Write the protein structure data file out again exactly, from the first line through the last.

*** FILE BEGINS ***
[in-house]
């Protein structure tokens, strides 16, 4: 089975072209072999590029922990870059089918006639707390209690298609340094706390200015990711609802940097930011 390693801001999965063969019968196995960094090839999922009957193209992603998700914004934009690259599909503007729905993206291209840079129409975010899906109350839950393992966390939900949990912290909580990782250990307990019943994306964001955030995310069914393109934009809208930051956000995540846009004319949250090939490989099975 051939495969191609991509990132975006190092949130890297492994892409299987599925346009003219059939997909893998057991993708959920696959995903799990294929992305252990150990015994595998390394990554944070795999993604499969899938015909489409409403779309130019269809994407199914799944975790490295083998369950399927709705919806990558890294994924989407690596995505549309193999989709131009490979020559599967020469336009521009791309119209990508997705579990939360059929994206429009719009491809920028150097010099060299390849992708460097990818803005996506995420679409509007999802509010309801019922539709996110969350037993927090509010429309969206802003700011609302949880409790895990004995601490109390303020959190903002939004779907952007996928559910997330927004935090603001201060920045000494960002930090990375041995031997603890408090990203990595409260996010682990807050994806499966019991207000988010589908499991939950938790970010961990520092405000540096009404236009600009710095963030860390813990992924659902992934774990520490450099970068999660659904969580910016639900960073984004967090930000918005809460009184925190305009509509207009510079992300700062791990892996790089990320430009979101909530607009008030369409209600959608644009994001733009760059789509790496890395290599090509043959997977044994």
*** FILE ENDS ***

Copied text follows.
[in-house]
């Protein structure tokens, strides 16, 4: 089975072209072999590029922990870059089918006639707390209690298609340094706390200015990711609802940097930011 390693801001999965063969019968196995960094090839999922009957193209992603998700914004934009690259599909503007729905993206291209840079129409975010899906109350839950393992966390939900949990912290909580990782250990307990019943994306964001955030995310069914393109934009809208930051956000995540846009004319949250090939490989099975 051939495969191609991509990132975006190092949130890297492994892409299987599925346009003219059939997909893998057991993708959920696959995903799990294929992305252990150990015994595998390394990554944070795999993604499969899938015909489409409403779309130019269809994407199914799944975790490295083998369950399927709705919806990558890294994924989407690596995505549309193999989709131009490979020559599967020469336009521009791309119209990508997705579990939360059929994206429009719009491809920028150097010099060299390849992708460097990818803005996506995420679409509007999802509010309801019922539709996110969350037993927090509010429309969206802003700011609302949880409790895990004995601490109390303020959190903002939004779907952007996928559910997330927004935090603001201060920045000494960002930090990375041995031997603890408090990203990595409260996010682990807050994806499966019991207000988010589908499991939950938790970010961990520092405000540096009404236009600009710095963030860390813990992924659902992934774990520490450099970068999660659904969580910016639900960073984004967090930000918005809460009184925190305009509509207009510079992300700062791990892996790089990320430009979101909530607009008030369409209600959608644009994001733009760059789509790496890395290599090509043959997977044994």